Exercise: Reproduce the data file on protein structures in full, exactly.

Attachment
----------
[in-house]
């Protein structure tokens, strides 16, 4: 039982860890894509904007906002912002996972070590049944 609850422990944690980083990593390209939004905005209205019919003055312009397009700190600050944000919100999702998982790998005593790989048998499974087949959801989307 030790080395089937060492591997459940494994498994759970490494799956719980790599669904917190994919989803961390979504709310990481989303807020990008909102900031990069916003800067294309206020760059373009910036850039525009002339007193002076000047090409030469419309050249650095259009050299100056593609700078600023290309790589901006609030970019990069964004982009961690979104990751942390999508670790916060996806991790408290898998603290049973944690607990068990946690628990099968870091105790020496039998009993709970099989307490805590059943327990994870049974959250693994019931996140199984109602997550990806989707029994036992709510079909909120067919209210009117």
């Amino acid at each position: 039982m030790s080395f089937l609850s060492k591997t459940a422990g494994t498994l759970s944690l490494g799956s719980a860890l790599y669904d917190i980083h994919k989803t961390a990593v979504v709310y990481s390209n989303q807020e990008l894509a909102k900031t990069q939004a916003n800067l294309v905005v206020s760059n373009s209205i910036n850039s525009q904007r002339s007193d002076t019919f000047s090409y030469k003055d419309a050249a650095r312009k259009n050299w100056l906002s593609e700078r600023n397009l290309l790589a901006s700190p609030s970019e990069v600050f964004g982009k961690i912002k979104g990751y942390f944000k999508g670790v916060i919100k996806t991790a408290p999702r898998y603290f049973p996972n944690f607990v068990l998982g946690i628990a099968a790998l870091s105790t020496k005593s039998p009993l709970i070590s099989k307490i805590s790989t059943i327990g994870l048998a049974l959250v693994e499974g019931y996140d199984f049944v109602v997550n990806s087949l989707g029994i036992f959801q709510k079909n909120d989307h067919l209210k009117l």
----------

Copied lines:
[in-house]
């Protein structure tokens, strides 16, 4: 039982860890894509904007906002912002996972070590049944 609850422990944690980083990593390209939004905005209205019919003055312009397009700190600050944000919100999702998982790998005593790989048998499974087949959801989307 030790080395089937060492591997459940494994498994759970490494799956719980790599669904917190994919989803961390979504709310990481989303807020990008909102900031990069916003800067294309206020760059373009910036850039525009002339007193002076000047090409030469419309050249650095259009050299100056593609700078600023290309790589901006609030970019990069964004982009961690979104990751942390999508670790916060996806991790408290898998603290049973944690607990068990946690628990099968870091105790020496039998009993709970099989307490805590059943327990994870049974959250693994019931996140199984109602997550990806989707029994036992709510079909909120067919209210009117």
């Amino acid at each position: 039982m030790s080395f089937l609850s060492k591997t459940a422990g494994t498994l759970s944690l490494g799956s719980a860890l790599y669904d917190i980083h994919k989803t961390a990593v979504v709310y990481s390209n989303q807020e990008l894509a909102k900031t990069q939004a916003n800067l294309v905005v206020s760059n373009s209205i910036n850039s525009q904007r002339s007193d002076t019919f000047s090409y030469k003055d419309a050249a650095r312009k259009n050299w100056l906002s593609e700078r600023n397009l290309l790589a901006s700190p609030s970019e990069v600050f964004g982009k961690i912002k979104g990751y942390f944000k999508g670790v916060i919100k996806t991790a408290p999702r898998y603290f049973p996972n944690f607990v068990l998982g946690i628990a099968a790998l870091s105790t020496k005593s039998p009993l709970i070590s099989k307490i805590s790989t059943i327990g994870l048998a049974l959250v693994e499974g019931y996140d199984f049944v109602v997550n990806s087949l989707g029994i036992f959801q709510k079909n909120d989307h067919l209210k009117l």